What would the perfect day look like for a scientist?
One Sunday in 1906, Marie Curie is working on her research in Paris. What does her Sunday look like, the day after her husband's funeral, taking care of her family as usual and being absorbed in science?
Another busy Paris morning begins. I think about yesterday's farewell for a moment. The person who I shared breakfast with for the past 11 years is not here now.
My husband, Pierre Curie, is lying in the graveyard and sleeping for the last time. But I don't want to think on it for too long. I have a lot of work to do the day after the funeral. I’m going to have to complete a lot of the things we started together by myself.
I hurry up and wash and dress my daughters. I don't know if the children fully understand their father's death. Irene is still nine years old and Eve is only two. I'll go to the lab as soon as the nanny who'll take care of them arrives.
I know that a lot of people talk about me and how I live. Even close colleagues sometimes advise me to spend more time with my children. I've also heard doubts that I really love my family. But they don't know anything and they can't affect me.
Once I get to the lab I know exactly where I'm supposed to be. Just like when I had my husband, I'm going to do research here all day today. Just as when he was here, I'll continue to do my job without him.
You might be surprised to see a truly warehouse-like space that doesn't have proper lighting or any decent furniture. You did such great things here? It is said that this cave, which is attached to the corner of a decent school building like an abandoned house, was once used as an anatomical room for medical students. The chemists who visited here also said it was like a stable or a potato shed.
But what's piled up in the yard here is not potatoes, but an ore called "pitchblende." I found something new, moving these enormous minerals around, melting them over a hot fire, and stirring them with an iron rod. It was a substance that exhibited properties that could not be explained by conventional chemical theories.
So this is where the word radioactivity first came into being. In this old and shabby place, the two of us joined forces to discover a new path for future science. We were happy running like children even before we knew how great it was. Now I have to establish the first order on that road. This time without help. All by myself.
Why do people have to eat? I don't like to waste time on meals. When I was a student, I fainted a few times while skipping meals and focusing on studying.
My favorite foods are bread with butter and hot tea. The tea next to the stove in the lab relieves the cold and hunger.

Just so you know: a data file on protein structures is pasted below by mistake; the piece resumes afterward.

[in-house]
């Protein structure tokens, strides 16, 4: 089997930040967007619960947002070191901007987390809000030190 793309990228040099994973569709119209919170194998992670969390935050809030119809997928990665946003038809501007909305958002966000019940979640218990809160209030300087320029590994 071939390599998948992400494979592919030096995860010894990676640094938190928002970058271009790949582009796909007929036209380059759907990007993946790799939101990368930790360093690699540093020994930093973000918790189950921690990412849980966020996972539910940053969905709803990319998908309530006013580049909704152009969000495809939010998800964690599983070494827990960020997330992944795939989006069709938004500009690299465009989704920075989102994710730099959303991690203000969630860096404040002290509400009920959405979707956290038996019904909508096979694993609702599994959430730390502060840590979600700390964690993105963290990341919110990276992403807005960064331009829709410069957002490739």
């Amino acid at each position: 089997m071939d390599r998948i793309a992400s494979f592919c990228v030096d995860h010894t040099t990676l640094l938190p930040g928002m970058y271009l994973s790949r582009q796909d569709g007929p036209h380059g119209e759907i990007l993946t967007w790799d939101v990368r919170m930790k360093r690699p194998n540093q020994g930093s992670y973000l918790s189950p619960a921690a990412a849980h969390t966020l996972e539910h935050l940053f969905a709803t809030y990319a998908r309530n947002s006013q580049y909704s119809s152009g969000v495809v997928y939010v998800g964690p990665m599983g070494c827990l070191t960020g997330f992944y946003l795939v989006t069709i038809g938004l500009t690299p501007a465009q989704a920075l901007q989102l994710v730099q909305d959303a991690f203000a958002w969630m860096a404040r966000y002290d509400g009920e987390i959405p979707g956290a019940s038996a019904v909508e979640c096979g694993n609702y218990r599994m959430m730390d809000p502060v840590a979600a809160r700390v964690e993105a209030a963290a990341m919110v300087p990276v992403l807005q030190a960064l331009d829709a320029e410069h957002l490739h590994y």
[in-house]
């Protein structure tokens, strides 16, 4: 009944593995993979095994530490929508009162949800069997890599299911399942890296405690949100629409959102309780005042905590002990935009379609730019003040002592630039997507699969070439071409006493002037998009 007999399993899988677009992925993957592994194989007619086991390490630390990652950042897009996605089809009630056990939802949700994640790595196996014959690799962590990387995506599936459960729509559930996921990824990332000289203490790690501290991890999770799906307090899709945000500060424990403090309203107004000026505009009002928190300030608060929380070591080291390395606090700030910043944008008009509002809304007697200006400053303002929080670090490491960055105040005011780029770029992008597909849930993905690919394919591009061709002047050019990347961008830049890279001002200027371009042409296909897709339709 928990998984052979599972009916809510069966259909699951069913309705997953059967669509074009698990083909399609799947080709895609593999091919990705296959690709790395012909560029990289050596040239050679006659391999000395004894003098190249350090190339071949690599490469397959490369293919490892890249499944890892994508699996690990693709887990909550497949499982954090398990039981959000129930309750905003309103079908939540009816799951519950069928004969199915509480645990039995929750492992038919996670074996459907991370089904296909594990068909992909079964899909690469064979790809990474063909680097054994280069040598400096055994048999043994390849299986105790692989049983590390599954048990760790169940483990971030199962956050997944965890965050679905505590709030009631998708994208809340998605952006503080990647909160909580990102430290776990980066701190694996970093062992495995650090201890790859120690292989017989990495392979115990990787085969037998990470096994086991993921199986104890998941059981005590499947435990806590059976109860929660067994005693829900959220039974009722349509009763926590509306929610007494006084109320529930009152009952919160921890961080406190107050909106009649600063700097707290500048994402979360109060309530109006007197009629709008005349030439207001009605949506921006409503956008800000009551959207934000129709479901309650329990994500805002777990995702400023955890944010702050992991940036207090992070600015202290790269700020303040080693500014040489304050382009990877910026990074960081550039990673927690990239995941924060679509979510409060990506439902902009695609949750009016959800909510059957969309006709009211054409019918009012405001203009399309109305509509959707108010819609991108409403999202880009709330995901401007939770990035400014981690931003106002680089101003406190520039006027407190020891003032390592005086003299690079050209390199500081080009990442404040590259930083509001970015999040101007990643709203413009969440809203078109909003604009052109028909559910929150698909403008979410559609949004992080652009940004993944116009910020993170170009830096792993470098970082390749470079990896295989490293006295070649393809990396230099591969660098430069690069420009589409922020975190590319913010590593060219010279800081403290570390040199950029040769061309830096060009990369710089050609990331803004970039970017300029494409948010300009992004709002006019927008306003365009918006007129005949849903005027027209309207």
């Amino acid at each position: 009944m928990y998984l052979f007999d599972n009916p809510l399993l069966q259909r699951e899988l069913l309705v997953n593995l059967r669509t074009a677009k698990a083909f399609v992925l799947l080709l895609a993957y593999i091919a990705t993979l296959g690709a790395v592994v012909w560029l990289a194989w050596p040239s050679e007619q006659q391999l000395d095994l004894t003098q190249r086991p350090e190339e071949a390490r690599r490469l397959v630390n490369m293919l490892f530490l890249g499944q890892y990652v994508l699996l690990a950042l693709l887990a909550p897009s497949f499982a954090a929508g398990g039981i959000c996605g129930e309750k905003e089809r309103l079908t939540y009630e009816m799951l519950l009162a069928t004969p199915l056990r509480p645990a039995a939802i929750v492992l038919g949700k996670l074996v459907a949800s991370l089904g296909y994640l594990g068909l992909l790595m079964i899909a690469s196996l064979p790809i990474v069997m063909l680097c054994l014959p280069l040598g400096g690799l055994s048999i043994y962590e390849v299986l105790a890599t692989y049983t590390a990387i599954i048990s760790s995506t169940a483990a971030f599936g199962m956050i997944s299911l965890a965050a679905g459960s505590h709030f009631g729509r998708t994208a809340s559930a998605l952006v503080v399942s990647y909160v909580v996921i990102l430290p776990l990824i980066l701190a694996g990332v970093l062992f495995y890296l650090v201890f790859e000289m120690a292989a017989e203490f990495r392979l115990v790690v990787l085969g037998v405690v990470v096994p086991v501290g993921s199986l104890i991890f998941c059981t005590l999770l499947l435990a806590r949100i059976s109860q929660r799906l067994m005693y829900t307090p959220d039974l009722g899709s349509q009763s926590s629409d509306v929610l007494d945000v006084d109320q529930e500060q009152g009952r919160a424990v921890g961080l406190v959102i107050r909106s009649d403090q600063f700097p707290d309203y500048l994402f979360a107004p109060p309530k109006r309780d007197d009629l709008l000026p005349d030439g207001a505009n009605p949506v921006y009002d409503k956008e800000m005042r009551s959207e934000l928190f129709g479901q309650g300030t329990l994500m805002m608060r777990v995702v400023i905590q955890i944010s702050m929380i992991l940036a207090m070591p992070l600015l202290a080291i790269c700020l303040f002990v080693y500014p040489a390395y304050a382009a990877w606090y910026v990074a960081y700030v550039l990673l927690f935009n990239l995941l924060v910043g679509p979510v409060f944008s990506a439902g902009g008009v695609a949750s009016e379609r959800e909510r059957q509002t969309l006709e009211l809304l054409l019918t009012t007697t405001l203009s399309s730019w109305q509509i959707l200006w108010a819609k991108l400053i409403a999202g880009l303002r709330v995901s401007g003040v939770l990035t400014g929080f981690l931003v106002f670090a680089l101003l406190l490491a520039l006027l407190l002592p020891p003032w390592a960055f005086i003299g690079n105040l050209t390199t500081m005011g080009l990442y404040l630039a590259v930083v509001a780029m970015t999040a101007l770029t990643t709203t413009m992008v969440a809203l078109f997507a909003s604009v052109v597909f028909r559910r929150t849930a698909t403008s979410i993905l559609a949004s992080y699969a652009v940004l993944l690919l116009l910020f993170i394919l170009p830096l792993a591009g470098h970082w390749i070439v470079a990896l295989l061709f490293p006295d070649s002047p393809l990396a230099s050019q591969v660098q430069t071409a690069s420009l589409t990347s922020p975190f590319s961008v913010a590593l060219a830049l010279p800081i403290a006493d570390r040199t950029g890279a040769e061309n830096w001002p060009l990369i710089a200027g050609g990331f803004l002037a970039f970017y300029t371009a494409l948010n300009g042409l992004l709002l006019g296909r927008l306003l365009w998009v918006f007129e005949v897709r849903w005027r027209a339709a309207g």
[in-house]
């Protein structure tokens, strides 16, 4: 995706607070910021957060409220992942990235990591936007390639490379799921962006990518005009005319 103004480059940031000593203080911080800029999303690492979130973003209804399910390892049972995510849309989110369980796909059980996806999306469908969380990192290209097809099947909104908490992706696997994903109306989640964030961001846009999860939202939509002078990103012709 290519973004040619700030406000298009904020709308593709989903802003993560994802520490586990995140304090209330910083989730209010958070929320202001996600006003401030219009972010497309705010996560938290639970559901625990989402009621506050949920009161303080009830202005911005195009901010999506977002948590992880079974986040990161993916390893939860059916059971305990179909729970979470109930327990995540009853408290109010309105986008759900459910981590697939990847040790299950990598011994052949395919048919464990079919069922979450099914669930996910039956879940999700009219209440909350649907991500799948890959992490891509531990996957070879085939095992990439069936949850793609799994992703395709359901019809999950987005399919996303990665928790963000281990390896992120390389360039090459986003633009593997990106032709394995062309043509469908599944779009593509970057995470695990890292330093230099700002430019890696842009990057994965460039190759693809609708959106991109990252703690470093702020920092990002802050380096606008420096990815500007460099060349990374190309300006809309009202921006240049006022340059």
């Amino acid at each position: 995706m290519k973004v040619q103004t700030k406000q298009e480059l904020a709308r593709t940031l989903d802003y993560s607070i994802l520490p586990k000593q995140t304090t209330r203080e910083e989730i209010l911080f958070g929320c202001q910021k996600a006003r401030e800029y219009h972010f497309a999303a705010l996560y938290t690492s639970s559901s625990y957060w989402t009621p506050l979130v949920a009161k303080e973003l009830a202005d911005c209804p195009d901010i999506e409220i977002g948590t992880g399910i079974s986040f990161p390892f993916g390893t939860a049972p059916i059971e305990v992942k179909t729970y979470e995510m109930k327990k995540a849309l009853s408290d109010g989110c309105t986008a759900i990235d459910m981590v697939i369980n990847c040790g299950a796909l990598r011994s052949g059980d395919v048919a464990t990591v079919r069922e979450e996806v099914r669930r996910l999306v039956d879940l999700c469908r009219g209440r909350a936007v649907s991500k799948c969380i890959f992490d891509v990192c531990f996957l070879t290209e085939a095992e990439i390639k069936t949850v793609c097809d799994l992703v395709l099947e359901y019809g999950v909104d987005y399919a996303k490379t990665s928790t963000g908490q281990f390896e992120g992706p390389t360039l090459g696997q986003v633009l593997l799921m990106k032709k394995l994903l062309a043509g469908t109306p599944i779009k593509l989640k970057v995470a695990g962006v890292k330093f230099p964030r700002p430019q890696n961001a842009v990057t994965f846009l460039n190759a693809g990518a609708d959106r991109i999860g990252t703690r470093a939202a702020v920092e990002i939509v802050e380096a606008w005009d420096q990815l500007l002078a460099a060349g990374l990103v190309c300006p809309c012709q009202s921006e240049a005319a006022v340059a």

When I had tea with my husband, we used to talk about experiments as if we were possessed. There was only one interest, and it was a perfect match. It was so wonderful to live with someone who could share a pure and deep passion for science.
I don't like drinking tea alone, so I take only a short break. I have a lot of work to do in order to finish in the lab by 5 o'clock when my nanny leaves.
Time in the lab is calm, but it goes by very quickly. It's almost 5 o'clock, so I roughly organize everything and go home. For the past few years, I've lived an extremely simple life. There was nothing but scientific research and family.
I don't meet friends, I don't go to the theater. I don't even know what the current popular performances are. But I have been really happy and full. The same life always made me happy.
Just like before, only without the father, my family comes together to eat and relax together. There are many people who recognize us when we walk along the street in front of our house. It's because my husband and I won the Nobel Prize three years ago. The French government also offered to support us with a pension while in mourning, but I refused. I can take care of my family by myself.
After putting the kids to sleep, I return to my research. As I organize the experiments and dig up related books and papers, I don't even realize that the blue star of dawn has come to the window. Is it possible to live healthy while devoted to science? I write a diary thinking about the person who will sympathize with this more than anyone else and wrap up the day before it gets too late.
Under the bedside lamp, a bluish light is leaking from the bottle with radium in it. It's a small laboratory ready for me to commence research again at any time. I'm a scientist. I'm still a scientist at night like this, when I’ve lost the one who was my closest companion, my best friend, and my colleague. That's why I keep doing what I have to do.
They filled the grave and put sheaves of flowers on it. Everything is over, Pierre is sleeping his last sleep beneath the earth; it is the end of everything, everything, everything.
I am working in the laboratory all day long, it is all I can do; I am better off there than anywhere else. I conceive of nothing any more that could give me personal joy, except perhaps scientific work–and even there, no, because if I succeeded with it, I would not endure you not to know it..
- 1906. Marie Curie’s Diary